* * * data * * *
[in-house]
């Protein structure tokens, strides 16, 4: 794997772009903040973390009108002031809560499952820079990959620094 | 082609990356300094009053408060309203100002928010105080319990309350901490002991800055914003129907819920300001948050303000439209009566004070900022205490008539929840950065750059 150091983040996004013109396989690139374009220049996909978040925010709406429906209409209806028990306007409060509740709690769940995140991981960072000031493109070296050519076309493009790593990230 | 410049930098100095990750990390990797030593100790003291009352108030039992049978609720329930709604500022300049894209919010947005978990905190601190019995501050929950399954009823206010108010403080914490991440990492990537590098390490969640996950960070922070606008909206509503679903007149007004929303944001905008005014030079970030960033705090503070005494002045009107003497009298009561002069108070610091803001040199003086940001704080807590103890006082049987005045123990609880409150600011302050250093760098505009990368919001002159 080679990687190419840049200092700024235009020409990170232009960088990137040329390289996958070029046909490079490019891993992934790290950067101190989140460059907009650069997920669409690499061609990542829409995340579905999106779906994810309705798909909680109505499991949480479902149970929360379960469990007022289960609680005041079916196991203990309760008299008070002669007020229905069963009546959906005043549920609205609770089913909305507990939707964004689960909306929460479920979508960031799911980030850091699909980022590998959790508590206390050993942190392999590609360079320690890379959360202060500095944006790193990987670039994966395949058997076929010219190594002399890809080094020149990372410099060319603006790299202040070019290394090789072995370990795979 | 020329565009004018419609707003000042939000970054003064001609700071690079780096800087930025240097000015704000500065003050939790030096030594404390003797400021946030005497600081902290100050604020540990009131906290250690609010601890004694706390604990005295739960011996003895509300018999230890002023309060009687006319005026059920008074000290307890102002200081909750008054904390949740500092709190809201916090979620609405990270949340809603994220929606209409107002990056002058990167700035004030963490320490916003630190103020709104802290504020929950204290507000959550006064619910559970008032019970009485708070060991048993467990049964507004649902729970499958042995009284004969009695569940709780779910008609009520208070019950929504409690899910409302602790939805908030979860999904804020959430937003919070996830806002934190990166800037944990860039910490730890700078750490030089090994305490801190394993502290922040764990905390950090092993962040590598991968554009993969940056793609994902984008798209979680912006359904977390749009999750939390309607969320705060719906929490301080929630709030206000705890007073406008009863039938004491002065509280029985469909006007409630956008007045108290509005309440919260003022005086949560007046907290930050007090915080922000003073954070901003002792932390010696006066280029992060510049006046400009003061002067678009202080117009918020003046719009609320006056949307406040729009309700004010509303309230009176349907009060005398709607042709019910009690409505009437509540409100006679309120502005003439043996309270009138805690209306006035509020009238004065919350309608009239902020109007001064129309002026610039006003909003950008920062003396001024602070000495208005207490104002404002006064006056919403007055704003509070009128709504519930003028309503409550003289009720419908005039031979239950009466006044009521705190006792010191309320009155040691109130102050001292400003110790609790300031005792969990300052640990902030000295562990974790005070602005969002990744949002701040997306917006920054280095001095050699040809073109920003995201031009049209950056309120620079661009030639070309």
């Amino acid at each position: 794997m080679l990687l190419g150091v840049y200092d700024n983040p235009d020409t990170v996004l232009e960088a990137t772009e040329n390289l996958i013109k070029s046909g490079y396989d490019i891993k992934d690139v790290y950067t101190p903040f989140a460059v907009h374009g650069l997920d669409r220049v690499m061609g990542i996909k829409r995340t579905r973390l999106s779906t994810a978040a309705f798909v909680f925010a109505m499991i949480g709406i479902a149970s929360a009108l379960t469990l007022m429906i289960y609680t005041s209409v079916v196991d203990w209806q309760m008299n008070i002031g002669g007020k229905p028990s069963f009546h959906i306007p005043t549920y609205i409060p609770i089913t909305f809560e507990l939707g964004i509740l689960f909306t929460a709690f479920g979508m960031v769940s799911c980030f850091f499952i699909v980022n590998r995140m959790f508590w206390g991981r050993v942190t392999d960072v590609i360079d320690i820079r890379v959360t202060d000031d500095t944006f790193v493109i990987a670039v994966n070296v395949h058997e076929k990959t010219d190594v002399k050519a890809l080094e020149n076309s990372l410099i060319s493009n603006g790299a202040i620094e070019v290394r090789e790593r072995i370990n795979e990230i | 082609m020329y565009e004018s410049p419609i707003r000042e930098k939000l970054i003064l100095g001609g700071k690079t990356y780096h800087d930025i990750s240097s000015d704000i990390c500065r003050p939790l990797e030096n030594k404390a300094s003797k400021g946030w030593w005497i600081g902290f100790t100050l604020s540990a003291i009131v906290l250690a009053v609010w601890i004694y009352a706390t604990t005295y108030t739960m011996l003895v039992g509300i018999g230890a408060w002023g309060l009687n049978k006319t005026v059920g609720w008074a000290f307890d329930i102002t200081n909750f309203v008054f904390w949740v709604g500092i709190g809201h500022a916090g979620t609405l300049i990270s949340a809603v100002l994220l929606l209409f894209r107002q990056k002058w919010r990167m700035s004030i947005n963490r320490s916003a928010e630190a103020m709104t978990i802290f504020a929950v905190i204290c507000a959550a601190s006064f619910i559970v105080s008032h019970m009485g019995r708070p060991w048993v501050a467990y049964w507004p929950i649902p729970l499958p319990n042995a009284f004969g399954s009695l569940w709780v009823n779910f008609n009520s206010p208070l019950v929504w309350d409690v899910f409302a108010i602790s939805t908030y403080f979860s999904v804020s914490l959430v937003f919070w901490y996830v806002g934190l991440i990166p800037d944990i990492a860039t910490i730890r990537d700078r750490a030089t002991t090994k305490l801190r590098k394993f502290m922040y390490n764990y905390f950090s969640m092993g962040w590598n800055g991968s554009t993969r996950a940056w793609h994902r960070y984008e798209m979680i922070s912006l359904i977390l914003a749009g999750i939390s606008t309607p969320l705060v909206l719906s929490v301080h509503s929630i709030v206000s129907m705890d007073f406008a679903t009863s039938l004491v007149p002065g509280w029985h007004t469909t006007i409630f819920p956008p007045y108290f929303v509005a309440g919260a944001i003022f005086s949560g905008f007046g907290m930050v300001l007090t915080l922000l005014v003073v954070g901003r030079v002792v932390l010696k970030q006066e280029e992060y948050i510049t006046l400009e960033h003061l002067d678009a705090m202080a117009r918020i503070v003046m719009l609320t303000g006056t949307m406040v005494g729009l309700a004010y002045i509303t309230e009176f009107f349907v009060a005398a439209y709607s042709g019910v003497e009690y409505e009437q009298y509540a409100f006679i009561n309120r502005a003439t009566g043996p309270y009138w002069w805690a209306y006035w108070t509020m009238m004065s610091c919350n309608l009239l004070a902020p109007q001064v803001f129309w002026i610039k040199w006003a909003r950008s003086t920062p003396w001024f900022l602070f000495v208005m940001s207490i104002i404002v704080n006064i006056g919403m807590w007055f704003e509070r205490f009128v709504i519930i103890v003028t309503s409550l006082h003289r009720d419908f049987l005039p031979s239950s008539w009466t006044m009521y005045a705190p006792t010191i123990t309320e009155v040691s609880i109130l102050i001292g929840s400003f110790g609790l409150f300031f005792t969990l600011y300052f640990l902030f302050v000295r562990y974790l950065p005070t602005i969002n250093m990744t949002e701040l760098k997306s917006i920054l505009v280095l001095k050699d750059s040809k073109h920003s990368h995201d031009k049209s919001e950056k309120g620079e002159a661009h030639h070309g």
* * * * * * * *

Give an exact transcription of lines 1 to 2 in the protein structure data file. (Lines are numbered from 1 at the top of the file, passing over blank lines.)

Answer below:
[in-house]
């Protein structure tokens, strides 16, 4: 794997772009903040973390009108002031809560499952820079990959620094 | 082609990356300094009053408060309203100002928010105080319990309350901490002991800055914003129907819920300001948050303000439209009566004070900022205490008539929840950065750059 150091983040996004013109396989690139374009220049996909978040925010709406429906209409209806028990306007409060509740709690769940995140991981960072000031493109070296050519076309493009790593990230 | 410049930098100095990750990390990797030593100790003291009352108030039992049978609720329930709604500022300049894209919010947005978990905190601190019995501050929950399954009823206010108010403080914490991440990492990537590098390490969640996950960070922070606008909206509503679903007149007004929303944001905008005014030079970030960033705090503070005494002045009107003497009298009561002069108070610091803001040199003086940001704080807590103890006082049987005045123990609880409150600011302050250093760098505009990368919001002159 080679990687190419840049200092700024235009020409990170232009960088990137040329390289996958070029046909490079490019891993992934790290950067101190989140460059907009650069997920669409690499061609990542829409995340579905999106779906994810309705798909909680109505499991949480479902149970929360379960469990007022289960609680005041079916196991203990309760008299008070002669007020229905069963009546959906005043549920609205609770089913909305507990939707964004689960909306929460479920979508960031799911980030850091699909980022590998959790508590206390050993942190392999590609360079320690890379959360202060500095944006790193990987670039994966395949058997076929010219190594002399890809080094020149990372410099060319603006790299202040070019290394090789072995370990795979 | 020329565009004018419609707003000042939000970054003064001609700071690079780096800087930025240097000015704000500065003050939790030096030594404390003797400021946030005497600081902290100050604020540990009131906290250690609010601890004694706390604990005295739960011996003895509300018999230890002023309060009687006319005026059920008074000290307890102002200081909750008054904390949740500092709190809201916090979620609405990270949340809603994220929606209409107002990056002058990167700035004030963490320490916003630190103020709104802290504020929950204290507000959550006064619910559970008032019970009485708070060991048993467990049964507004649902729970499958042995009284004969009695569940709780779910008609009520208070019950929504409690899910409302602790939805908030979860999904804020959430937003919070996830806002934190990166800037944990860039910490730890700078750490030089090994305490801190394993502290922040764990905390950090092993962040590598991968554009993969940056793609994902984008798209979680912006359904977390749009999750939390309607969320705060719906929490301080929630709030206000705890007073406008009863039938004491002065509280029985469909006007409630956008007045108290509005309440919260003022005086949560007046907290930050007090915080922000003073954070901003002792932390010696006066280029992060510049006046400009003061002067678009202080117009918020003046719009609320006056949307406040729009309700004010509303309230009176349907009060005398709607042709019910009690409505009437509540409100006679309120502005003439043996309270009138805690209306006035509020009238004065919350309608009239902020109007001064129309002026610039006003909003950008920062003396001024602070000495208005207490104002404002006064006056919403007055704003509070009128709504519930003028309503409550003289009720419908005039031979239950009466006044009521705190006792010191309320009155040691109130102050001292400003110790609790300031005792969990300052640990902030000295562990974790005070602005969002990744949002701040997306917006920054280095001095050699040809073109920003995201031009049209950056309120620079661009030639070309």